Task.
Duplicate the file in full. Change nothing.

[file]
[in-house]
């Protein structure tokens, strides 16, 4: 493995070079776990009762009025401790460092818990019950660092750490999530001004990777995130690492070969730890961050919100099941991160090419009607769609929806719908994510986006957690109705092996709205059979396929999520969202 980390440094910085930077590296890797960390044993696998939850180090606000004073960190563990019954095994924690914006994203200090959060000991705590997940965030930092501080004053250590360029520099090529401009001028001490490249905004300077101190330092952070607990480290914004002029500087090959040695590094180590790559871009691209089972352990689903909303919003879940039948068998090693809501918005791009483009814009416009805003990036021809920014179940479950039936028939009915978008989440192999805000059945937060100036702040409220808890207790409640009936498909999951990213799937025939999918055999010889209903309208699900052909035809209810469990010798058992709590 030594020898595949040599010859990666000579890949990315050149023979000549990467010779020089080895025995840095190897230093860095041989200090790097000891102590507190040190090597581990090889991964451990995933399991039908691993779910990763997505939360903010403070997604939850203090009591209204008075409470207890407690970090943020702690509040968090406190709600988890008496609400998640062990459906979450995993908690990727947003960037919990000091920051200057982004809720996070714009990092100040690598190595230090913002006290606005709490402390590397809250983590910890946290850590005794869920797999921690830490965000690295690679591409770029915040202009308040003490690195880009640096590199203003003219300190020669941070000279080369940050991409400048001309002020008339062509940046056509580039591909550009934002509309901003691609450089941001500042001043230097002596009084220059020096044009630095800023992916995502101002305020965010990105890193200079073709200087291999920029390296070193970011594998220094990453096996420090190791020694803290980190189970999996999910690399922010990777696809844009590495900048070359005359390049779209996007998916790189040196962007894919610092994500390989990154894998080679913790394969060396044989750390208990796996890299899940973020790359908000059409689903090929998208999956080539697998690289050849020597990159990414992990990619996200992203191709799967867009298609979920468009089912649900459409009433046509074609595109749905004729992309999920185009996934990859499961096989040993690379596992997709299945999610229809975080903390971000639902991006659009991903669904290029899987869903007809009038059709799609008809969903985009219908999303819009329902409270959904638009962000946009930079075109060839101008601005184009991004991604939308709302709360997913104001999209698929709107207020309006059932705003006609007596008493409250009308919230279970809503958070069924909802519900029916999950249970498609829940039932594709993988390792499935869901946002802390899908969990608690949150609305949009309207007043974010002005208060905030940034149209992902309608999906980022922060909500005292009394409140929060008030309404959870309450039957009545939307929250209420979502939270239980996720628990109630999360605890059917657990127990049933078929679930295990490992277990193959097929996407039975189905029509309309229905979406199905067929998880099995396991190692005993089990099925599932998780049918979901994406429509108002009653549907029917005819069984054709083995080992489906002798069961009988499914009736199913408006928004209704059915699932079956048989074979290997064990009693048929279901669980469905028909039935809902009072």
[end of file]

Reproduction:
[in-house]
């Protein structure tokens, strides 16, 4: 493995070079776990009762009025401790460092818990019950660092750490999530001004990777995130690492070969730890961050919100099941991160090419009607769609929806719908994510986006957690109705092996709205059979396929999520969202 980390440094910085930077590296890797960390044993696998939850180090606000004073960190563990019954095994924690914006994203200090959060000991705590997940965030930092501080004053250590360029520099090529401009001028001490490249905004300077101190330092952070607990480290914004002029500087090959040695590094180590790559871009691209089972352990689903909303919003879940039948068998090693809501918005791009483009814009416009805003990036021809920014179940479950039936028939009915978008989440192999805000059945937060100036702040409220808890207790409640009936498909999951990213799937025939999918055999010889209903309208699900052909035809209810469990010798058992709590 030594020898595949040599010859990666000579890949990315050149023979000549990467010779020089080895025995840095190897230093860095041989200090790097000891102590507190040190090597581990090889991964451990995933399991039908691993779910990763997505939360903010403070997604939850203090009591209204008075409470207890407690970090943020702690509040968090406190709600988890008496609400998640062990459906979450995993908690990727947003960037919990000091920051200057982004809720996070714009990092100040690598190595230090913002006290606005709490402390590397809250983590910890946290850590005794869920797999921690830490965000690295690679591409770029915040202009308040003490690195880009640096590199203003003219300190020669941070000279080369940050991409400048001309002020008339062509940046056509580039591909550009934002509309901003691609450089941001500042001043230097002596009084220059020096044009630095800023992916995502101002305020965010990105890193200079073709200087291999920029390296070193970011594998220094990453096996420090190791020694803290980190189970999996999910690399922010990777696809844009590495900048070359005359390049779209996007998916790189040196962007894919610092994500390989990154894998080679913790394969060396044989750390208990796996890299899940973020790359908000059409689903090929998208999956080539697998690289050849020597990159990414992990990619996200992203191709799967867009298609979920468009089912649900459409009433046509074609595109749905004729992309999920185009996934990859499961096989040993690379596992997709299945999610229809975080903390971000639902991006659009991903669904290029899987869903007809009038059709799609008809969903985009219908999303819009329902409270959904638009962000946009930079075109060839101008601005184009991004991604939308709302709360997913104001999209698929709107207020309006059932705003006609007596008493409250009308919230279970809503958070069924909802519900029916999950249970498609829940039932594709993988390792499935869901946002802390899908969990608690949150609305949009309207007043974010002005208060905030940034149209992902309608999906980022922060909500005292009394409140929060008030309404959870309450039957009545939307929250209420979502939270239980996720628990109630999360605890059917657990127990049933078929679930295990490992277990193959097929996407039975189905029509309309229905979406199905067929998880099995396991190692005993089990099925599932998780049918979901994406429509108002009653549907029917005819069984054709083995080992489906002798069961009988499914009736199913408006928004209704059915699932079956048989074979290997064990009693048929279901669980469905028909039935809902009072």